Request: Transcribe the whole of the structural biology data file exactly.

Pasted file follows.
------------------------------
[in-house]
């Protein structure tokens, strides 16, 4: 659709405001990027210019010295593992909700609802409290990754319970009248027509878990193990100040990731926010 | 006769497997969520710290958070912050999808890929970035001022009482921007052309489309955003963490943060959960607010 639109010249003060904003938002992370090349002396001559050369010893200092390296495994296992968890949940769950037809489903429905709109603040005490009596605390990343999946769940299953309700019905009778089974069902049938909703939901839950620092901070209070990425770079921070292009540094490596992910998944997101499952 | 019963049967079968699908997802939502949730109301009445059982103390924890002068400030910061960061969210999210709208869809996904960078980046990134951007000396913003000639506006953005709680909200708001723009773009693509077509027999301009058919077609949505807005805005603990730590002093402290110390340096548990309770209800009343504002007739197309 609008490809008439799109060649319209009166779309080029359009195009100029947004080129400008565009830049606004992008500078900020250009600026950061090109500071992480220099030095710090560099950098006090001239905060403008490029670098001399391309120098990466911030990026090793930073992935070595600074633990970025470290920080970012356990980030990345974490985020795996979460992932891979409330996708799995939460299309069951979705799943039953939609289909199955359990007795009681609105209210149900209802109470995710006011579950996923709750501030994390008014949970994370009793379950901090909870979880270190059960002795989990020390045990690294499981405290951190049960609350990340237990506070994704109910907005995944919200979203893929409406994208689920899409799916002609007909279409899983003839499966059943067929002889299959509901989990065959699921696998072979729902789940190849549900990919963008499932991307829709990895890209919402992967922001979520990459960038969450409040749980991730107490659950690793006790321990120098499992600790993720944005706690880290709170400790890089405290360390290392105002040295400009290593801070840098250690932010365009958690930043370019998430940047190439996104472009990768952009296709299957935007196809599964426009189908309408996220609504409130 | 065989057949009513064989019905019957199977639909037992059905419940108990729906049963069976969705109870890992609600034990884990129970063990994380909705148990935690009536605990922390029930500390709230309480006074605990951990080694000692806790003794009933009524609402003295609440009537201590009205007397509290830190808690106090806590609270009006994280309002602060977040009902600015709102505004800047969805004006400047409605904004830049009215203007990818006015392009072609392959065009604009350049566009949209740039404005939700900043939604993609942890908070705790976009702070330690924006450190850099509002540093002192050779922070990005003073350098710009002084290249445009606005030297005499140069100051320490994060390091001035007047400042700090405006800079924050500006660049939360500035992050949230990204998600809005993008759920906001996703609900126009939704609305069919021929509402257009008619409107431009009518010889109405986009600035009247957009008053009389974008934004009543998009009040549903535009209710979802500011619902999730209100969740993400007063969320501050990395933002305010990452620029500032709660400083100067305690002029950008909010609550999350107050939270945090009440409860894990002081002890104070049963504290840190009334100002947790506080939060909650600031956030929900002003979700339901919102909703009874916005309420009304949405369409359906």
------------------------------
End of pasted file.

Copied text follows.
[in-house]
């Protein structure tokens, strides 16, 4: 659709405001990027210019010295593992909700609802409290990754319970009248027509878990193990100040990731926010 | 006769497997969520710290958070912050999808890929970035001022009482921007052309489309955003963490943060959960607010 639109010249003060904003938002992370090349002396001559050369010893200092390296495994296992968890949940769950037809489903429905709109603040005490009596605390990343999946769940299953309700019905009778089974069902049938909703939901839950620092901070209070990425770079921070292009540094490596992910998944997101499952 | 019963049967079968699908997802939502949730109301009445059982103390924890002068400030910061960061969210999210709208869809996904960078980046990134951007000396913003000639506006953005709680909200708001723009773009693509077509027999301009058919077609949505807005805005603990730590002093402290110390340096548990309770209800009343504002007739197309 609008490809008439799109060649319209009166779309080029359009195009100029947004080129400008565009830049606004992008500078900020250009600026950061090109500071992480220099030095710090560099950098006090001239905060403008490029670098001399391309120098990466911030990026090793930073992935070595600074633990970025470290920080970012356990980030990345974490985020795996979460992932891979409330996708799995939460299309069951979705799943039953939609289909199955359990007795009681609105209210149900209802109470995710006011579950996923709750501030994390008014949970994370009793379950901090909870979880270190059960002795989990020390045990690294499981405290951190049960609350990340237990506070994704109910907005995944919200979203893929409406994208689920899409799916002609007909279409899983003839499966059943067929002889299959509901989990065959699921696998072979729902789940190849549900990919963008499932991307829709990895890209919402992967922001979520990459960038969450409040749980991730107490659950690793006790321990120098499992600790993720944005706690880290709170400790890089405290360390290392105002040295400009290593801070840098250690932010365009958690930043370019998430940047190439996104472009990768952009296709299957935007196809599964426009189908309408996220609504409130 | 065989057949009513064989019905019957199977639909037992059905419940108990729906049963069976969705109870890992609600034990884990129970063990994380909705148990935690009536605990922390029930500390709230309480006074605990951990080694000692806790003794009933009524609402003295609440009537201590009205007397509290830190808690106090806590609270009006994280309002602060977040009902600015709102505004800047969805004006400047409605904004830049009215203007990818006015392009072609392959065009604009350049566009949209740039404005939700900043939604993609942890908070705790976009702070330690924006450190850099509002540093002192050779922070990005003073350098710009002084290249445009606005030297005499140069100051320490994060390091001035007047400042700090405006800079924050500006660049939360500035992050949230990204998600809005993008759920906001996703609900126009939704609305069919021929509402257009008619409107431009009518010889109405986009600035009247957009008053009389974008934004009543998009009040549903535009209710979802500011619902999730209100969740993400007063969320501050990395933002305010990452620029500032709660400083100067305690002029950008909010609550999350107050939270945090009440409860894990002081002890104070049963504290840190009334100002947790506080939060909650600031956030929900002003979700339901919102909703009874916005309420009304949405369409359906």